How To Grow Shamrocks: Tips and Care

By following these helpful hints, a potted shamrock plant should yield those charming clover leaves and lovely petite blooms for years to come!

To bring the Irish green indoors, pick up a genuine shamrock plant available at most major garden centers this week.

Oxalis acetosella, also known as wood sorrel and shamrock, has large clover shaped green leaves, much bigger than the unrelated clover you see growing in a lawn or hayfield. There are many varieties of Oxalis, but the one most commonly sold as houseplants have lovely tiny, fragrant, white flowers.

How To Grow Shamrocks

What Does the Shamrock Have To Do With St. Patrick’s Day Find out?

  • During the growing cycle, fertilize the plant every 2 to 3 weeks with a basic houseplant fertilizer. Keep the potted soil damp, but well drained.
  • The shamrock plant flourishes best in a 70° to 75° daytime environment. Night temperatures should be ten degrees cooler.
  • Shamrock plants like light and can be kept near a window in winter, but not during the summer.
  • Shamrock plants will go into a dormancy period after about 3 months of blooming. The time of dormancy usually occurs in the summer. During the time of dormancy the plant should not be watered or fertilized. It should be moved to a cool and dark place. A basement or cellar would be the ideal location to store a dormant shamrock.
  • Shamrock plants can be divided during the dormant stage and repotted.
  • After 2 to 3 months of dormancy, bring the shamrock back out, repot into a larger container, if necessary and begin watering regularly again.
Wood-sorrel shamrock - Iron Cross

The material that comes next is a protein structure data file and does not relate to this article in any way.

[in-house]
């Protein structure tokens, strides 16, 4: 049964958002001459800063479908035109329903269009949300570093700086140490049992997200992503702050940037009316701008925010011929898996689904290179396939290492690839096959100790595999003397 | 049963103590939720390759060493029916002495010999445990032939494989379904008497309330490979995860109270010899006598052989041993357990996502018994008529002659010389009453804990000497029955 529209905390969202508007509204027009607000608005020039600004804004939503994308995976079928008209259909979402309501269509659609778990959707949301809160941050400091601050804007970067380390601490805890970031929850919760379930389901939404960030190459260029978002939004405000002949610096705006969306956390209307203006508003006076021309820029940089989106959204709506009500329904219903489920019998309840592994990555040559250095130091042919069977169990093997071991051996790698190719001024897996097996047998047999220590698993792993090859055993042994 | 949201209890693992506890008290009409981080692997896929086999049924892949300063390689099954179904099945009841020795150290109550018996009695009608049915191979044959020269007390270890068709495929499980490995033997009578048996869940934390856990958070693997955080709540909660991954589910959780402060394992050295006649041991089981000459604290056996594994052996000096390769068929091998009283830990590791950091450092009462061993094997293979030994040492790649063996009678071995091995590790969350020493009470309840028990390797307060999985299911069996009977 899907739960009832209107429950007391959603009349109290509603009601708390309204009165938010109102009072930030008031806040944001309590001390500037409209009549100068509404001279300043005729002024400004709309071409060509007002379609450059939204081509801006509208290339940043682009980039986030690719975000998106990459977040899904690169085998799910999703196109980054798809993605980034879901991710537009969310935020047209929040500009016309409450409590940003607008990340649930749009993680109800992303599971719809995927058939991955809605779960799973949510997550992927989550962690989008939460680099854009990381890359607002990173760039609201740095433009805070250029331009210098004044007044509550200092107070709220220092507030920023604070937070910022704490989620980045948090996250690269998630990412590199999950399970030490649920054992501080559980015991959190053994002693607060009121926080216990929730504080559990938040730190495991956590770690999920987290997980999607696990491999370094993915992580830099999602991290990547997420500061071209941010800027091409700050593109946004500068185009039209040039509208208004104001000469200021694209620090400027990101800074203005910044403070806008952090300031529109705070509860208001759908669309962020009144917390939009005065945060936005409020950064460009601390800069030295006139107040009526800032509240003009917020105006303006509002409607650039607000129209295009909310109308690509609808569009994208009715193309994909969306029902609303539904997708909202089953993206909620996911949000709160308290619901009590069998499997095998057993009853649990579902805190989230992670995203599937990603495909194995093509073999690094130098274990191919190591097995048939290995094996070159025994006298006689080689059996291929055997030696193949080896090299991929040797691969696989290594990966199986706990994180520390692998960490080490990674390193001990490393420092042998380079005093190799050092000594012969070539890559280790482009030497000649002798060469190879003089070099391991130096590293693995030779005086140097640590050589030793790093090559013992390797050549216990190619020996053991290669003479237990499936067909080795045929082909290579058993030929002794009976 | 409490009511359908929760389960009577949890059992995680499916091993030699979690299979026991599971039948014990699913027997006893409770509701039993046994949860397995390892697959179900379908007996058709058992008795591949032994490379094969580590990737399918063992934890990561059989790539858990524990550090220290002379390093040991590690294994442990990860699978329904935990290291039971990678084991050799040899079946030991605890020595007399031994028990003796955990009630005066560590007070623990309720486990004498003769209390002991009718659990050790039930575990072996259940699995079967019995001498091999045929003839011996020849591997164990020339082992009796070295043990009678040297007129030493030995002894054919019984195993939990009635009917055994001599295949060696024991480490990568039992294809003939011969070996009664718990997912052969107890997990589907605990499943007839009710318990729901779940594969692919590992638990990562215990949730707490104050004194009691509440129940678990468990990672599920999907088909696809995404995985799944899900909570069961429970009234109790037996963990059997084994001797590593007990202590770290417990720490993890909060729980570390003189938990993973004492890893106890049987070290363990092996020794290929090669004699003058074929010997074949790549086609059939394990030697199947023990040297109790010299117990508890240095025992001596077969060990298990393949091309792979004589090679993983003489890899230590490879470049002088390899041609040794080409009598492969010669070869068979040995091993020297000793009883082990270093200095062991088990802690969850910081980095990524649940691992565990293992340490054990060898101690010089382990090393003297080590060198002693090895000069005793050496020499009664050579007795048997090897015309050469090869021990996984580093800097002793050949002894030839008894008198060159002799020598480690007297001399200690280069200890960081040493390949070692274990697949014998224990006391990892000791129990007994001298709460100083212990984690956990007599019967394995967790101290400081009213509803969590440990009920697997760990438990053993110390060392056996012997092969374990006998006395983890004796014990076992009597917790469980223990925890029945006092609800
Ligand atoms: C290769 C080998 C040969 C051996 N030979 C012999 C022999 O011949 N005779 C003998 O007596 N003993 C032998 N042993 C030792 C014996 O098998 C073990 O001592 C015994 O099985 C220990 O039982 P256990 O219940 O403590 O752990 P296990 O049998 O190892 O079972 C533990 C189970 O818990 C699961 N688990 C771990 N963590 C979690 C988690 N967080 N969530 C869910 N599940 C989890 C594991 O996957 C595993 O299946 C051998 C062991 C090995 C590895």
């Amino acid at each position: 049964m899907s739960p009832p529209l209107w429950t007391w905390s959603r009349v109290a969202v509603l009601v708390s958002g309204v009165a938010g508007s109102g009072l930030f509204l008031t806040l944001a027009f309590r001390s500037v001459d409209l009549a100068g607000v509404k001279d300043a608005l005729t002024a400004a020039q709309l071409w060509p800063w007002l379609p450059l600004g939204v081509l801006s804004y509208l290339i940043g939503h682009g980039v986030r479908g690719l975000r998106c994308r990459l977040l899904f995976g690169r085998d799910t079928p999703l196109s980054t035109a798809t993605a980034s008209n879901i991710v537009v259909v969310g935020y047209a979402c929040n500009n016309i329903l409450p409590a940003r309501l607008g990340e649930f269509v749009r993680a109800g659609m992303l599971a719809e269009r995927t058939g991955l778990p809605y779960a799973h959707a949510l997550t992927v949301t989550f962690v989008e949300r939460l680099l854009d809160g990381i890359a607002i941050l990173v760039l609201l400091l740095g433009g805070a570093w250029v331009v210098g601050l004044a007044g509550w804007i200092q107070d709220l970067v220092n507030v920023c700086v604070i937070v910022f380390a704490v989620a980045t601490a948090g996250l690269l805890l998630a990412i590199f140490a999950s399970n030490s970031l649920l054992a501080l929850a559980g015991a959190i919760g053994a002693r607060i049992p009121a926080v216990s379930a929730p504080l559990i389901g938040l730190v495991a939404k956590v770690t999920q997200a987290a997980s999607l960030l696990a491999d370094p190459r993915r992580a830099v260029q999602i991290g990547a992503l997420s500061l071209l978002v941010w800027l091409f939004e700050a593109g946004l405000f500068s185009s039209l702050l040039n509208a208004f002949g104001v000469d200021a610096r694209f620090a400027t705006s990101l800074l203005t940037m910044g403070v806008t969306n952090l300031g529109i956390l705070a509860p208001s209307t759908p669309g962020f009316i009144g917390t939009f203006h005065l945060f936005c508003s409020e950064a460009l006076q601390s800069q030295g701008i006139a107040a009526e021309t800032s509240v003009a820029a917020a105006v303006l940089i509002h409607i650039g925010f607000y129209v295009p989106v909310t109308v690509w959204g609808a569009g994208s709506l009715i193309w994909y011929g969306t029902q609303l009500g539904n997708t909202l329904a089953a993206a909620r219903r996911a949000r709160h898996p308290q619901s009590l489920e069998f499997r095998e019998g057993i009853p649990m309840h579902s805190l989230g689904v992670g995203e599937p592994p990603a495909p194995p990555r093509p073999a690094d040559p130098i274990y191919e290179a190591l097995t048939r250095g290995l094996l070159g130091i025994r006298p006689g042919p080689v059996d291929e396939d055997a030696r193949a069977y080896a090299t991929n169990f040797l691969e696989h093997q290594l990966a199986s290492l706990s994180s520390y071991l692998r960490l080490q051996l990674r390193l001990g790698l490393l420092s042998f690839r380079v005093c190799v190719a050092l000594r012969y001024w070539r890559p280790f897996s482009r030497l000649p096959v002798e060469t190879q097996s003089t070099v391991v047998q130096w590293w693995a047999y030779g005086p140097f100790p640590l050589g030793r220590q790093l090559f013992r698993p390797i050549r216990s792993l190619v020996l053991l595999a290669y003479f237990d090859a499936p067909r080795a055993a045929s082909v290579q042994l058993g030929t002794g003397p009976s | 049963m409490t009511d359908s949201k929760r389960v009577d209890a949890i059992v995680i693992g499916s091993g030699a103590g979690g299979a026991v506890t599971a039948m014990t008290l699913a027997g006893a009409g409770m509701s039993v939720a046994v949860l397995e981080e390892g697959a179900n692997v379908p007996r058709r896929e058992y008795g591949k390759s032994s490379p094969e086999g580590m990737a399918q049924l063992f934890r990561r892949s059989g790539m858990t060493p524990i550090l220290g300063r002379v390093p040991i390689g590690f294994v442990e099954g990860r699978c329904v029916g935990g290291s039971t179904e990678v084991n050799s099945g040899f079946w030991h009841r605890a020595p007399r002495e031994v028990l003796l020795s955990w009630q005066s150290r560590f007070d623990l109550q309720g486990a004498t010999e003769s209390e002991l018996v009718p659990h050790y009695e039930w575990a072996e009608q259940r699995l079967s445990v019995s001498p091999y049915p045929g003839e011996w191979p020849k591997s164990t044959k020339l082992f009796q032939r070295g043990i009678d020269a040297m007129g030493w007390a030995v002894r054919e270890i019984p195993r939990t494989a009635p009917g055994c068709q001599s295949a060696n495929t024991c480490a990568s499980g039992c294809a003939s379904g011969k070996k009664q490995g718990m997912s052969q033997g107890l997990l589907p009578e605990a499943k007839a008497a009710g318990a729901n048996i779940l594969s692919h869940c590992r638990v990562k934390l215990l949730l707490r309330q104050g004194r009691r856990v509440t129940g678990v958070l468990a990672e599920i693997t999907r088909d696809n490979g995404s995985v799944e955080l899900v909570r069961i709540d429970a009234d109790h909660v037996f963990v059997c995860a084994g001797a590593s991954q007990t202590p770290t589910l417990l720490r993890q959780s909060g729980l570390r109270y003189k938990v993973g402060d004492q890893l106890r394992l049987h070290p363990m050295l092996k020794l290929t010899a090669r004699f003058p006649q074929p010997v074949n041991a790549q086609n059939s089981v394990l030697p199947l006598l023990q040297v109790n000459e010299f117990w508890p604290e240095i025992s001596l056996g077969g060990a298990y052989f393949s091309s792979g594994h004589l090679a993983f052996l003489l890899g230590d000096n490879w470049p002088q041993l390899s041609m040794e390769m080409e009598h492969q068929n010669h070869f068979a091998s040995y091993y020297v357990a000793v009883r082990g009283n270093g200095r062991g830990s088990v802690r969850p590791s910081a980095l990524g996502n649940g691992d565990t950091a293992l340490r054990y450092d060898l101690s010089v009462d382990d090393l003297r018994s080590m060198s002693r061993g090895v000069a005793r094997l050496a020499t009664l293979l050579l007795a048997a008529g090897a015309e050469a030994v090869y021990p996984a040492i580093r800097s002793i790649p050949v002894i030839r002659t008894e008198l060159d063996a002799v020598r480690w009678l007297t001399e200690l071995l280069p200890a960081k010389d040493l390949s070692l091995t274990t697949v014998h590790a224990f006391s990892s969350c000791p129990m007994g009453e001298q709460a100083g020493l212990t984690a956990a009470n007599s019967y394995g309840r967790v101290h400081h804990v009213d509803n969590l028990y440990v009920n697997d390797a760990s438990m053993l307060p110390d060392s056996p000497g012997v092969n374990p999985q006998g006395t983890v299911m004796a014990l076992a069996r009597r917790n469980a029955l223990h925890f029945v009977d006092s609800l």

By following these helpful hints for growing shamrocks in a pot, the plant should yield those charming clover leaves and lovely petite blooms for years to come!

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Deborah Tukua

Deborah Tukua is a natural living, healthy lifestyle writer and author of 7 non-fiction books, including Pearls of Garden Wisdom: Time-Saving Tips and Techniques from a Country Home, Pearls of Country Wisdom: Hints from a Small Town on Keeping Garden and Home, and Naturally Sweet Blender Treats. Tukua has been a writer for the Farmers' Almanac since 2004.

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I love my clover plant. Recently I brought it into the house because it was so so hot out doors, even in the shade where it was. So it has been a few days now and it’s leaves are gradually turning yellowish color and it looks like it’s dying, although it has had plenty of moisture. It does still bloom and does not look wilted. Is there anything I can do for it? I hate to lose this plant due to something I should have done. Thanks for any help.

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